Urban Initiatives (UI) were the lead consultants and exhibit designers on the $4.2M Rainforest Entry Experience Precinct at Melbourne Zoo. Located on the site of the former Ape Houses, the new exhibit now forms the main entrance to the Rainforest Experience in the south-western sector of the Zoo. The primary components of the Rainforest Entry Experience are the ring tailed and ruffed lemur exhibits. These have been designed to reflect the Zoo’s contemporary philosophy, one that aims for immersive or interactive experiences. These experiences come with aligned conservation messages and actions.
Working collaboratively with Snowdon Architects and interpretation specialists, Arterial Design, UI created an engaging ‘walk through’ experience where ring tailed lemurs and visitors share the same space. The exhibit allows a direct encounter with the lemurs and their environment, an experience often impossible in more traditional enclosures where animals are isolated from the visitor. The visitor is immersed in a landscape where planting and materials reference the unusual spiny forests and denser lush rainforests of Madagascar, the lemur’s natural habitat. Careful consideration of the planting palette was required in order to reference the unique landscape character of this remote and evolutionary distinct island. Expressive architectural and interpretive objects also draw on natural forms of the Madagascan landscape. These forms have been designed to provide a stimulating environment for the lemurs and an aesthetically rich one for the visitor.
Architectural components such as the woven entry tunnel and tree house provide bookends to this immersive experience; the former functioning as an air lock to the ring tailed lemur aviary and also acting to heighten anticipation of what lies ahead. The tree house provides a visual anchor point within the ring tailed lemur exhibit and provides an elevated viewing point for the open aired, ruffed lemur exhibit. The steel framed and woven rattan tree house also presents conservation messages related to the rainforest environment and functions as an ‘airlock’ in that it provides a staged exit from the enclosed zone where visitors and lemurs share the same space. A number of other woven pods at a range of scales are embedded in the exhibit, some of which function as sleeping quarters for lemurs, others as feeder pods and larger ones as play items for children.
Within the exhibit, every element of the landscape supports the story and the vision. The aim was to create a choreographed landscape where the experience unfolds, revealing glimpses and views in a carefully staged journey through the space. Once through the woven airlock the visitor’s journey extends across a stream and timber bridge (with integrated misting system) into the spiny forest for a close-up encounter with the lemurs. The interpretation elements allow for connection between humans and the lemurs with opportunities for visitors to emulate the unique behaviour of ring tailed lemurs. A sunken seating area serves as a space for the keepers to conduct presentations and handfeeding. At the eastern end the exhibit becomes an arboreal experience as visitors pass over the stream via an elevated timber boardwalk and into the rainforest landscape. The lemurs freely move above and around visitors via a network of arboreal vines and climbing poles, avoiding the public if they choose. Through carefully integrated interpretation features visitors learn about and are encouraged to emulate the lemurs. These include circular benches for practising ‘lemur yoga’.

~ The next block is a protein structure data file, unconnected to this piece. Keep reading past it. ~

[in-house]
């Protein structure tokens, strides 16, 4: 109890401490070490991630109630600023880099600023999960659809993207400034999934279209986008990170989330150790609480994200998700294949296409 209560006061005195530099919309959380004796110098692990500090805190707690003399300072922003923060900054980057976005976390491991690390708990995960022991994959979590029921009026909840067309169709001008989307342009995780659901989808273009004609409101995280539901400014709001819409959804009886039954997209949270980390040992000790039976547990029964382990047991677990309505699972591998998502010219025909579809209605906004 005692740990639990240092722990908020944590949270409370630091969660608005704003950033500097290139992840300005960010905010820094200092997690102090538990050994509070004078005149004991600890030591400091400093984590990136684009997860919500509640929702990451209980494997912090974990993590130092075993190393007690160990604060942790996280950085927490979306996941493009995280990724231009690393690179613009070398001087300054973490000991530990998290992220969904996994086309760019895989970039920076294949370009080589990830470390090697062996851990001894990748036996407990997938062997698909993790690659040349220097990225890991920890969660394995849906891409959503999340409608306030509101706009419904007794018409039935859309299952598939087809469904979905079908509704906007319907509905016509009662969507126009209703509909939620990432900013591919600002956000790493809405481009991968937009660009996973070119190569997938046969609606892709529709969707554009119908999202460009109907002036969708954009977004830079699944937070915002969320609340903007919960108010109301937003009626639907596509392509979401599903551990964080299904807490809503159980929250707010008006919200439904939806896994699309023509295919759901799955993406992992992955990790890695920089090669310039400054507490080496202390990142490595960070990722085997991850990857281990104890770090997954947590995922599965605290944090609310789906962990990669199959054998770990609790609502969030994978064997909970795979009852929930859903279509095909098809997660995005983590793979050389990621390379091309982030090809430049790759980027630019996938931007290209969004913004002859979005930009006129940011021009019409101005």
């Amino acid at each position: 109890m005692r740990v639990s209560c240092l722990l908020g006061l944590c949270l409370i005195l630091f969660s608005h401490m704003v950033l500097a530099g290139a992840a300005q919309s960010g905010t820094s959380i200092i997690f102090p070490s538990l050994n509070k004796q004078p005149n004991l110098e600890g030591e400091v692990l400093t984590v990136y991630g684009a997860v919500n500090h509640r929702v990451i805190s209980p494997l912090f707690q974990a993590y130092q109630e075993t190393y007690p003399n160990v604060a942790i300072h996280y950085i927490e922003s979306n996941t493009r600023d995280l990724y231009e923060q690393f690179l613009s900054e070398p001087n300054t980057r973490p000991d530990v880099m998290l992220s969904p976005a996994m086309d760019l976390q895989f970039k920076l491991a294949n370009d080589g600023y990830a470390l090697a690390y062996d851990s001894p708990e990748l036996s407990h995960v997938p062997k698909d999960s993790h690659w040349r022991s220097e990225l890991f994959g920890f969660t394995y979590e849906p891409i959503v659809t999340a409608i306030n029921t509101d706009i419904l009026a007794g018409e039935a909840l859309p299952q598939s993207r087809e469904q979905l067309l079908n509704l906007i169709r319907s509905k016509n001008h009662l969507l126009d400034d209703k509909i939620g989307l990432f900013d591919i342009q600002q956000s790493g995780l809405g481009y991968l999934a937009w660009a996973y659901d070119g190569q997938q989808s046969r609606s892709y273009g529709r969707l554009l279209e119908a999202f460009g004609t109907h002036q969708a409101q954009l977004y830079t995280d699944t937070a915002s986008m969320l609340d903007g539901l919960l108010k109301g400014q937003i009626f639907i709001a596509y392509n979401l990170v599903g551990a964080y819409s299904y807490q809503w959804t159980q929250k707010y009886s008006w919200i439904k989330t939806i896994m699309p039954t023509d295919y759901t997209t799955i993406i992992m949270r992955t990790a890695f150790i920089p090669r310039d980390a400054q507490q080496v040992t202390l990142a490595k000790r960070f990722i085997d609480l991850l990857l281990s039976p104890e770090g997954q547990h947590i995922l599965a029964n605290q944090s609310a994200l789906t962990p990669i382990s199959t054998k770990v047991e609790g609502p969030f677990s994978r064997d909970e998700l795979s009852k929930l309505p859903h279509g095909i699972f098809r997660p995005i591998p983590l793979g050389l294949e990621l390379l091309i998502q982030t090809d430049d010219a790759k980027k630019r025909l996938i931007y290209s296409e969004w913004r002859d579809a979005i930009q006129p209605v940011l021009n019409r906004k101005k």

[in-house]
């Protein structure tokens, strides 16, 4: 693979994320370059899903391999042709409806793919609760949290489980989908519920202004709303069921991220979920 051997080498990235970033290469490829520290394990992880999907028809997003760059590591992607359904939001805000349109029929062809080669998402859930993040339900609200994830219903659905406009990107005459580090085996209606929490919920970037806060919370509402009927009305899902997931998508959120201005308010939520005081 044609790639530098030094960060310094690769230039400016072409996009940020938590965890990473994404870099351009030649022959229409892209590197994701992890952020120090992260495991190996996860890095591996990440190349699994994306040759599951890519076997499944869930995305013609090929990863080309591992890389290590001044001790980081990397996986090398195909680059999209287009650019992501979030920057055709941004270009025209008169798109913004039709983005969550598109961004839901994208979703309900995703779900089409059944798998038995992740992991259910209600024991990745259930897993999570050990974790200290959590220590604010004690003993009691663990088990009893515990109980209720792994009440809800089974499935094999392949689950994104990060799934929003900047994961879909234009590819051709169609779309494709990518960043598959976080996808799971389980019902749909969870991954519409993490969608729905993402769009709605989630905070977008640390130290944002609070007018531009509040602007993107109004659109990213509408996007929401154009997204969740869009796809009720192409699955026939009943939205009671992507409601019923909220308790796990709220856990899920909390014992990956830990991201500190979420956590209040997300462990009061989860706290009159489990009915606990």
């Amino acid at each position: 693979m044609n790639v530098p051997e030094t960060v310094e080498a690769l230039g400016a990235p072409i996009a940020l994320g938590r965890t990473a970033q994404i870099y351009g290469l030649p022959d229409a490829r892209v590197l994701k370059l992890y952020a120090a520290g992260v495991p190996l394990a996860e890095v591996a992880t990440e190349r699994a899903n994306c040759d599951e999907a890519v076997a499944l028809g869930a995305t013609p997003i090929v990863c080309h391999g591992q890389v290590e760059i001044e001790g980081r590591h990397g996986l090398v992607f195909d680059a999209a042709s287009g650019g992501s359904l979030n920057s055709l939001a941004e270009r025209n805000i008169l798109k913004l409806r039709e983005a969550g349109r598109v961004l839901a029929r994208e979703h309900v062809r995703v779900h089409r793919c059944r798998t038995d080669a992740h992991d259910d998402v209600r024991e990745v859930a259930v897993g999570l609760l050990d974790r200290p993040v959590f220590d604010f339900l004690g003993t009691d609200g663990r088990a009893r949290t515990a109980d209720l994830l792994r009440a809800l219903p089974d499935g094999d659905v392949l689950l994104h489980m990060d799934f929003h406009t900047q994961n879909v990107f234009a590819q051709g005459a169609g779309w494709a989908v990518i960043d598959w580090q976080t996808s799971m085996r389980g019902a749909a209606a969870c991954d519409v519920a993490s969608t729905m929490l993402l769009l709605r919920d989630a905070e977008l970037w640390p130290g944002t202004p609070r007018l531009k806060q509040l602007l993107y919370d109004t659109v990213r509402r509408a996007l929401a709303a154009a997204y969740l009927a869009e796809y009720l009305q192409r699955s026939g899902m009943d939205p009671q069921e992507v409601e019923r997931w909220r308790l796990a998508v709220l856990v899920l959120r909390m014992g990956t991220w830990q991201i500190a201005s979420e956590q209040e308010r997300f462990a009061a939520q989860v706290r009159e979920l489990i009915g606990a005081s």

The project was strongly focused on minimising environmental impacts and integrating meaningful sustainability measures. Key to this was the recycling of most over the materials from the existing exhibits. Approximately 95 % of materials were recycled or diverted from landfill. The existing concrete encased Ape House Buildings and exhibits were crushed and used to raise the base of the existing containment moats. These moats were then resurfaced to form a new waterway within the aviary and a shallower containment moat within the ruffed lemur exhibit. Recycled materials were specified and a preference for low maintenance, low lifetime impact materials adopted. As an example a parallel project replacing the boardwalks within the Great Flight Aviary provided the timber for the boardwalk balusters in the lemur exhibit. Rather than importing mature trees, existing specimen trees from under used parts of the zoo were transplanted. This included an 8 metre Brachychiton, as well as large Erythryia and Ceiba specimens.
Office Name: Urban Initiatives
Role: Lead Consultant
Project name: Rainforest Entry Experience & Lemurs Exhibit, Melbourne Zoo
Project Location: Melbourne Zoo, Elliot Avenue, Parkville, Melbourne, Australia
Client: Melbourne Zoo / Zoos Victoria
Sub-consultants: Snowden Architects (now OLA Studio) – Architecture
Arterial Design – Interpretive Design
Kersulting – Engineering
Photography: Drew Echberg
Design Year: 2012 – 2013
Year Built: 2013 – 2014